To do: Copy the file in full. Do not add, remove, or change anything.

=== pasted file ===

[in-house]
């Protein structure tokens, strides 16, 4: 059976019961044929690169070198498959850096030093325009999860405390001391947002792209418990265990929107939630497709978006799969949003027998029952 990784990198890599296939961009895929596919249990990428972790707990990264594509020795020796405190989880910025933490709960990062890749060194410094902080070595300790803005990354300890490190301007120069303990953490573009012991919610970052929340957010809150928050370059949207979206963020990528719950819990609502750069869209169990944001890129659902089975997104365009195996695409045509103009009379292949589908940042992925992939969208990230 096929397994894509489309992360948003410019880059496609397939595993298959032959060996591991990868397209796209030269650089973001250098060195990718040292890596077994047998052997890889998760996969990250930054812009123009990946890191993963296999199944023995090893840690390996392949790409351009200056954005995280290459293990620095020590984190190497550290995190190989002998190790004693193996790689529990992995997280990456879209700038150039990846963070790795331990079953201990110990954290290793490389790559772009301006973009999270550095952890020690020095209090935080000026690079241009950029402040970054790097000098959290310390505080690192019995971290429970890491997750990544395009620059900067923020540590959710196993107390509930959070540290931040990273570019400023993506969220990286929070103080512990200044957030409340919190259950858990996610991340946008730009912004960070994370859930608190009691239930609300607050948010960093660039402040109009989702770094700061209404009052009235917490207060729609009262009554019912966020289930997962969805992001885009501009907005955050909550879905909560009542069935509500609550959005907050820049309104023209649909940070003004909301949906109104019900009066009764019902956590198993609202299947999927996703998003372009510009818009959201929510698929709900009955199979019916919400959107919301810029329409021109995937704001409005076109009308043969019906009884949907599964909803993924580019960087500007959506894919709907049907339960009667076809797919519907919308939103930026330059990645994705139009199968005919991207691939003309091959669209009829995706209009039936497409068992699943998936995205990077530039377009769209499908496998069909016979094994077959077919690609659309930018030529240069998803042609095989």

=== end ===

[in-house]
């Protein structure tokens, strides 16, 4: 059976019961044929690169070198498959850096030093325009999860405390001391947002792209418990265990929107939630497709978006799969949003027998029952 990784990198890599296939961009895929596919249990990428972790707990990264594509020795020796405190989880910025933490709960990062890749060194410094902080070595300790803005990354300890490190301007120069303990953490573009012991919610970052929340957010809150928050370059949207979206963020990528719950819990609502750069869209169990944001890129659902089975997104365009195996695409045509103009009379292949589908940042992925992939969208990230 096929397994894509489309992360948003410019880059496609397939595993298959032959060996591991990868397209796209030269650089973001250098060195990718040292890596077994047998052997890889998760996969990250930054812009123009990946890191993963296999199944023995090893840690390996392949790409351009200056954005995280290459293990620095020590984190190497550290995190190989002998190790004693193996790689529990992995997280990456879209700038150039990846963070790795331990079953201990110990954290290793490389790559772009301006973009999270550095952890020690020095209090935080000026690079241009950029402040970054790097000098959290310390505080690192019995971290429970890491997750990544395009620059900067923020540590959710196993107390509930959070540290931040990273570019400023993506969220990286929070103080512990200044957030409340919190259950858990996610991340946008730009912004960070994370859930608190009691239930609300607050948010960093660039402040109009989702770094700061209404009052009235917490207060729609009262009554019912966020289930997962969805992001885009501009907005955050909550879905909560009542069935509500609550959005907050820049309104023209649909940070003004909301949906109104019900009066009764019902956590198993609202299947999927996703998003372009510009818009959201929510698929709900009955199979019916919400959107919301810029329409021109995937704001409005076109009308043969019906009884949907599964909803993924580019960087500007959506894919709907049907339960009667076809797919519907919308939103930026330059990645994705139009199968005919991207691939003309091959669209009829995706209009039936497409068992699943998936995205990077530039377009769209499908496998069909016979094994077959077919690609659309930018030529240069998803042609095989």